Grid Algorithm

Over the past couple of weeks, I’ve been writing a small lexer in Rust, motivated by the need for something simpler and easier to use than the default lexer offered by LALRPOP. The in-built lexer allows for simple regexes, but managing these regexes becomes difficult for more sophisticated situations such as double-quoted literals.

The core idea behind a lexer is to convert a stream of characters into a stream of tokens. Each token constitutes a distinct building block that can be used to construct a grammar for a language parser. As an analogy, the vocabulary and punctuation supporting the English language constitute a set of tokens. Of course, you could avoid the lexer altogether and deal directly with the underlying characters, but that makes the language grammar exponentially more complex to specify. Imagine parsing English sentences based on rules associated with each character of the alphabet!

How It Works

To recap, a lexer’s job is to convert a stream of characters into a stream of tokens. Tokens can be anything that’s useful to feed into your parser. The parser is generated from a set of productions declared in a grammar file. LALRPOP provides a bottom-up LR(1)1“LR(1)” expands to a left-to-right, rightmost derivation parser with a single token lookahead. parser. A bottom-up parser uses recognized tokens to construct leaf nodes of the parse tree. In contrast, a top-down parser (of which recursive-descent parsers are the most common) generates productions eagerly as matching symbols are encountered. Top-down parsers are often very convenient and easy to use, but they’re less flexible compared to bottom-up parsers, and require backtracking when they encounter production dead-ends.

One way to structure the lexer is to break it down into a number of processors, one per type of token that you could potentially produce. For example, a Sym processor processes symbols, which are arbitrarily long consecutive sequences of characters conforming to a class (such as letters, numbers and underscores). The processor abstraction is useful for encapsulating logic associated with each token type into its own implementation. The idea is to iterate through each character in the stream, and feed it to each of the processors until one of them accepts the character. If none of the others accept the character, the Err processor is sure to do so (which means the character stream is ill-formed).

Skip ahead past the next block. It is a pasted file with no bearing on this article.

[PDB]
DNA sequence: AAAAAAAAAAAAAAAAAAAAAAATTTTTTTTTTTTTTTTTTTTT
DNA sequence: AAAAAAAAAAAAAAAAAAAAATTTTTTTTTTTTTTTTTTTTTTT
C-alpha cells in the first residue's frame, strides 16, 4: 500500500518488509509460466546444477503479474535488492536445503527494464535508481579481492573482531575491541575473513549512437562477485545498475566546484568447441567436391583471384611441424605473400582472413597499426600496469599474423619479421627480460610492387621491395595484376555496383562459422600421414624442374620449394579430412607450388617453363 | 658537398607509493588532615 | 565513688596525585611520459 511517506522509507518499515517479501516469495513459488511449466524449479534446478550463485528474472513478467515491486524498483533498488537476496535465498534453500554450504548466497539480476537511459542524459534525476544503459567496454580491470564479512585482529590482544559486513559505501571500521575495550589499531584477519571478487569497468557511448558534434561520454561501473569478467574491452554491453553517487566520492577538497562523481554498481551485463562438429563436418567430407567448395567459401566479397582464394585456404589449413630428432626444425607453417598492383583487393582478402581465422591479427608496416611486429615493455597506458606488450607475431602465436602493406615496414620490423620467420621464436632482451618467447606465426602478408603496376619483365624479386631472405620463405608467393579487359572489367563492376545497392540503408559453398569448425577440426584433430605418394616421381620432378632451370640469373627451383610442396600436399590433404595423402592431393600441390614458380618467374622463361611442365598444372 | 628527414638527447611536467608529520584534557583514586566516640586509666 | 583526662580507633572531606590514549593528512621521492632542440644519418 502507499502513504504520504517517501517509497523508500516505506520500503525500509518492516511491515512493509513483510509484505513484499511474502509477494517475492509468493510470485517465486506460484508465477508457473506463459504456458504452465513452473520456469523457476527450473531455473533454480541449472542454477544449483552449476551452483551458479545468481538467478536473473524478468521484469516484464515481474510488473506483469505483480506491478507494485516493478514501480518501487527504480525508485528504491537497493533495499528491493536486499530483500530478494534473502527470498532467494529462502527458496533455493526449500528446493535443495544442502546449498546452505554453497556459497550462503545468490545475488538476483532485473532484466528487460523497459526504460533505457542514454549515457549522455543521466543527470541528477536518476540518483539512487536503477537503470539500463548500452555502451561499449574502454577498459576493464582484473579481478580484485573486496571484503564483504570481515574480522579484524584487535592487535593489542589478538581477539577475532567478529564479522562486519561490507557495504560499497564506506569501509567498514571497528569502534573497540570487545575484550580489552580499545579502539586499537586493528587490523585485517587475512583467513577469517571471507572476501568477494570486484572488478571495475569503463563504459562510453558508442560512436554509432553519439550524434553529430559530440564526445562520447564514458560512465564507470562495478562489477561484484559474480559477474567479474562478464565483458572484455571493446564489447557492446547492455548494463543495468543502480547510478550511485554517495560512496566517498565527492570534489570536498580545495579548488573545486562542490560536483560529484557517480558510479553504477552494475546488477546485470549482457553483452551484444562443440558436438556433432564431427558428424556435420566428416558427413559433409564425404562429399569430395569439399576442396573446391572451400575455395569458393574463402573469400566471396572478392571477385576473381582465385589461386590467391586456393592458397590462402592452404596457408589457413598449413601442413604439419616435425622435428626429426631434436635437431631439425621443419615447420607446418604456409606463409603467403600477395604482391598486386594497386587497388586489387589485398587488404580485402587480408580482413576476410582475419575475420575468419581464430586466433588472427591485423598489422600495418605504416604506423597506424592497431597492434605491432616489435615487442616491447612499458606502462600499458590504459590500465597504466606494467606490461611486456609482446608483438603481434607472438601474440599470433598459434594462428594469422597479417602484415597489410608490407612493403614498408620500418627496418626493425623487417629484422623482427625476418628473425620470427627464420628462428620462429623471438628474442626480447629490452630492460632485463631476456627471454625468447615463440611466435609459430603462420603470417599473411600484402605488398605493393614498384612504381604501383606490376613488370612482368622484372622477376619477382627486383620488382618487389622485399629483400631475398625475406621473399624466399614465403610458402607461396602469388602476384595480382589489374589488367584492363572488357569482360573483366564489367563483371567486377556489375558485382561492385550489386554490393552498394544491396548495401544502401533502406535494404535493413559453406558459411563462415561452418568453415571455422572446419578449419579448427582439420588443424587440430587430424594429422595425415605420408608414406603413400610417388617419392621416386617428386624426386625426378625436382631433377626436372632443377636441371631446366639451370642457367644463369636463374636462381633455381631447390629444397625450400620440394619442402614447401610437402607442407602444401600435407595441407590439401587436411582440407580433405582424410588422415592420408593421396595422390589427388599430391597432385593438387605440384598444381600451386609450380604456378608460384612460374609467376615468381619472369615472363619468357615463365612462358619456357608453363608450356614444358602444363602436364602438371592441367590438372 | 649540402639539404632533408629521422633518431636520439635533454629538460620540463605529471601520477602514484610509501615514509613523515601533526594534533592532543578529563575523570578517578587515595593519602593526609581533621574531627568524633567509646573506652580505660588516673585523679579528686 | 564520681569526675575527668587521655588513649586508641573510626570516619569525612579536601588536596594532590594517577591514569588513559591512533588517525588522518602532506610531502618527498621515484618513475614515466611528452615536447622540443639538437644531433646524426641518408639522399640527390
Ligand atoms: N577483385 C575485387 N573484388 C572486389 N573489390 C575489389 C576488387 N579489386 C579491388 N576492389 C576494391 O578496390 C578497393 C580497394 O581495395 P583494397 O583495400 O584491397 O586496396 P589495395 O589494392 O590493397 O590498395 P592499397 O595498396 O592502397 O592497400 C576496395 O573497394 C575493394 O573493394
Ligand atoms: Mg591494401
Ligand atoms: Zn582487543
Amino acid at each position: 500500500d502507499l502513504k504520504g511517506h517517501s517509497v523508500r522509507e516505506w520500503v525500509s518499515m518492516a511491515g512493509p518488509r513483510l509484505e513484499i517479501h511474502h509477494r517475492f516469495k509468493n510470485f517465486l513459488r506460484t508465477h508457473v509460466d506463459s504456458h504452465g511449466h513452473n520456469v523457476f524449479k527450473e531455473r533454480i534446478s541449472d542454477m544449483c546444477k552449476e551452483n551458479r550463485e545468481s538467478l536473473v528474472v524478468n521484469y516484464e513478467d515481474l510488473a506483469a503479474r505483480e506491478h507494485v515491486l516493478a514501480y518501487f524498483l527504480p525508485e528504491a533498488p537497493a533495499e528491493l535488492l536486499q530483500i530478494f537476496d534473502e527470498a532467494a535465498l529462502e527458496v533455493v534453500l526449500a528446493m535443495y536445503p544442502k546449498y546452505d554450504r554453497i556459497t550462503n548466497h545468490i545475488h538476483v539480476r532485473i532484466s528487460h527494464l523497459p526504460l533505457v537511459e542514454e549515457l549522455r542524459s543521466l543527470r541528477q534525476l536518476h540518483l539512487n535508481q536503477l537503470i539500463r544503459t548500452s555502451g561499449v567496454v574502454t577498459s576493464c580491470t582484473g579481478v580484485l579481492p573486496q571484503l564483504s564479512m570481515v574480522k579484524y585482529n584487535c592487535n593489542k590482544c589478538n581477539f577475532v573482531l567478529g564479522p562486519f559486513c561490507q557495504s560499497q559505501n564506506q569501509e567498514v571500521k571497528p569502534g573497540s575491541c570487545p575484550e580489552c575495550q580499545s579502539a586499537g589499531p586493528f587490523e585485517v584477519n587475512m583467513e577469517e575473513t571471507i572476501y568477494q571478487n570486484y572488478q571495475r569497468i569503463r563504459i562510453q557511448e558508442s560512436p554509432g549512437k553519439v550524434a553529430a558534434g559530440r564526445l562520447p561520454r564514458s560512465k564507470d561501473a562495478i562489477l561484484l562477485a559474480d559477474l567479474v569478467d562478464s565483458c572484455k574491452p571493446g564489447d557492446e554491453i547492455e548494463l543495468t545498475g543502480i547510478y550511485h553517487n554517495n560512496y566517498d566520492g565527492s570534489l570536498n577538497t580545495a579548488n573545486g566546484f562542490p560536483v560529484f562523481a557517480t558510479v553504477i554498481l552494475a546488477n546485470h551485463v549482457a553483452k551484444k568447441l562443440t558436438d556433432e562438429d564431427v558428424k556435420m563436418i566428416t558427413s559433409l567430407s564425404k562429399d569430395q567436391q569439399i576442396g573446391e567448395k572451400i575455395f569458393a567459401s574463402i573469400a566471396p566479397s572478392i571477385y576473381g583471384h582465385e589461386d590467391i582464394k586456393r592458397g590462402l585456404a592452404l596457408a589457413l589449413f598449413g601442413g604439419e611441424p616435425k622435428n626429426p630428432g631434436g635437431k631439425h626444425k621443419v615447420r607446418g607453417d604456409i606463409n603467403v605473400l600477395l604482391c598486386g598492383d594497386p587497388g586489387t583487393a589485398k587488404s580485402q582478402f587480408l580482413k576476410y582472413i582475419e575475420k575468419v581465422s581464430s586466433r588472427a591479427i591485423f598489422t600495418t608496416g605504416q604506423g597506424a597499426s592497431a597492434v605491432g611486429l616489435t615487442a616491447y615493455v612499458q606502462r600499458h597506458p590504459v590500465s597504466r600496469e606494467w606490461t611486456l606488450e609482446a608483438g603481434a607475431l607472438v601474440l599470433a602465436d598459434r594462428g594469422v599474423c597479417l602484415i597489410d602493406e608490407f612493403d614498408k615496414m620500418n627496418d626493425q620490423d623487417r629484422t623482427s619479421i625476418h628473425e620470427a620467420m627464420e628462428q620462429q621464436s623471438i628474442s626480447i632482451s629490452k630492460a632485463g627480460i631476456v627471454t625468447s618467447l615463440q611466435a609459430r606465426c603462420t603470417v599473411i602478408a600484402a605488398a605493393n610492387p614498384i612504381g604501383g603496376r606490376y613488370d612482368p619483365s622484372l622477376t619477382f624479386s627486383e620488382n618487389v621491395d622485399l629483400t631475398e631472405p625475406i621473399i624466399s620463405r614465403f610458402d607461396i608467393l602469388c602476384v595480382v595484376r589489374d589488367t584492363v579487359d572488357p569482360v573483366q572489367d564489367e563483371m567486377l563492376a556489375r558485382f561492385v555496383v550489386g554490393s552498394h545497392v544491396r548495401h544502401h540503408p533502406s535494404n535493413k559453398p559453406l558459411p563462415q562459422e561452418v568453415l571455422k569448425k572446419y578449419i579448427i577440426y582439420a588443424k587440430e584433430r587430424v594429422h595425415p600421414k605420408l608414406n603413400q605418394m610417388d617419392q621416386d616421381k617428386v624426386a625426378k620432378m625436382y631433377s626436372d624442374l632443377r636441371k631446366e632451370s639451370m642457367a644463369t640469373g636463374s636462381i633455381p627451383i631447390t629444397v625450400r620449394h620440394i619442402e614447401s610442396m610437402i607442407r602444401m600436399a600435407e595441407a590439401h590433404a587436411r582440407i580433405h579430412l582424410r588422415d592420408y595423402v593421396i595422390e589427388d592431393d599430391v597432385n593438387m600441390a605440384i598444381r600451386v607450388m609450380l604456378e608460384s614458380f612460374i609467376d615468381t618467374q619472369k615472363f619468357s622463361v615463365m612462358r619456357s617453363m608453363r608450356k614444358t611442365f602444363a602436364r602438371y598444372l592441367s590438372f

This abstraction is represented by the following trait:

pub trait Processor {
    fn accept(
        idx: usize,
        chr: Option<&char>) -> Result<LexRes, LexErr>;

To complete this definition, the associated types LexRes and LexErr are provided below. The lexer — when fully or partially successful — returns an ordered set of tokens, where each token declares the starting index of the token (relative to the original character stream), the length of the stream consumed, and the type of token (represented by the Cat enum). Notice that some of these enum values such as Sym (for ‘symbol’) and Lit (for ‘literal’) capture a value, whereas others do not.

#[derive(Debug, Eq, PartialEq)]
pub struct LexRes {
    pub tokens: Vec<Token>,
    pub accepted: usize,
    pub rejected: bool,

#[derive(Debug, Eq, PartialEq)]
pub struct LexErr {
    pub idx: usize,
    pub msg: String,

#[derive(Debug, Eq, PartialEq)]
pub struct Token {
    pub idx: usize,
    pub len: usize,
    pub cat: Cat,

#[derive(Clone, Debug, Eq, PartialEq)]
pub enum Cat {

What the simple definition of LexRes above belies is its underlying flexibility. When a processor receives a character, it can choose from 3 options:

  1. Accept k outstanding characters (accepted = k; k ≤ n)
  2. Reject all characters not accepted (rejected = true; k < n)
  3. Wait for more characters (rejected = false; k < n)

The number n represents the total number of outstanding characters, which increments on every iteration, but decrements on acceptance or rejection of characters. Notice that these options are not mutually exclusive; in fact, the first option combines with either the second or third, but the latter cannot be combined with each other.